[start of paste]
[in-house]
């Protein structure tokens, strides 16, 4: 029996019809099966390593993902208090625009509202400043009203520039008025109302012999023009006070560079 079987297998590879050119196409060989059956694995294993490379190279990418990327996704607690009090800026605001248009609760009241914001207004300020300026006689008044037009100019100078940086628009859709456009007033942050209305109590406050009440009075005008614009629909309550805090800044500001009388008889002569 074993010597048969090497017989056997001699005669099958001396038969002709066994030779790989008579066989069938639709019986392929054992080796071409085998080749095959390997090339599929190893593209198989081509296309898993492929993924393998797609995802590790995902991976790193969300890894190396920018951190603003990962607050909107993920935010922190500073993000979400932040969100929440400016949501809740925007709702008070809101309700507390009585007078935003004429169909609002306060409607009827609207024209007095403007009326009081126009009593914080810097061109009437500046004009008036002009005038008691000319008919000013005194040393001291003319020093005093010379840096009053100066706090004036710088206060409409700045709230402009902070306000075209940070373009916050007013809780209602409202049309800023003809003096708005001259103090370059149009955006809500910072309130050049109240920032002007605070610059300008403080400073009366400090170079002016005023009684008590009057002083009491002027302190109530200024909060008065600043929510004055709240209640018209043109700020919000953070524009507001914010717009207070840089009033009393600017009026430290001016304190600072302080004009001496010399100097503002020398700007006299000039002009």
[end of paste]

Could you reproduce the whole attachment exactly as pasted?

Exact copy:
[in-house]
């Protein structure tokens, strides 16, 4: 029996019809099966390593993902208090625009509202400043009203520039008025109302012999023009006070560079 079987297998590879050119196409060989059956694995294993490379190279990418990327996704607690009090800026605001248009609760009241914001207004300020300026006689008044037009100019100078940086628009859709456009007033942050209305109590406050009440009075005008614009629909309550805090800044500001009388008889002569 074993010597048969090497017989056997001699005669099958001396038969002709066994030779790989008579066989069938639709019986392929054992080796071409085998080749095959390997090339599929190893593209198989081509296309898993492929993924393998797609995802590790995902991976790193969300890894190396920018951190603003990962607050909107993920935010922190500073993000979400932040969100929440400016949501809740925007709702008070809101309700507390009585007078935003004429169909609002306060409607009827609207024209007095403007009326009081126009009593914080810097061109009437500046004009008036002009005038008691000319008919000013005194040393001291003319020093005093010379840096009053100066706090004036710088206060409409700045709230402009902070306000075209940070373009916050007013809780209602409202049309800023003809003096708005001259103090370059149009955006809500910072309130050049109240920032002007605070610059300008403080400073009366400090170079002016005023009684008590009057002083009491002027302190109530200024909060008065600043929510004055709240209640018209043109700020919000953070524009507001914010717009207070840089009033009393600017009026430290001016304190600072302080004009001496010399100097503002020398700007006299000039002009």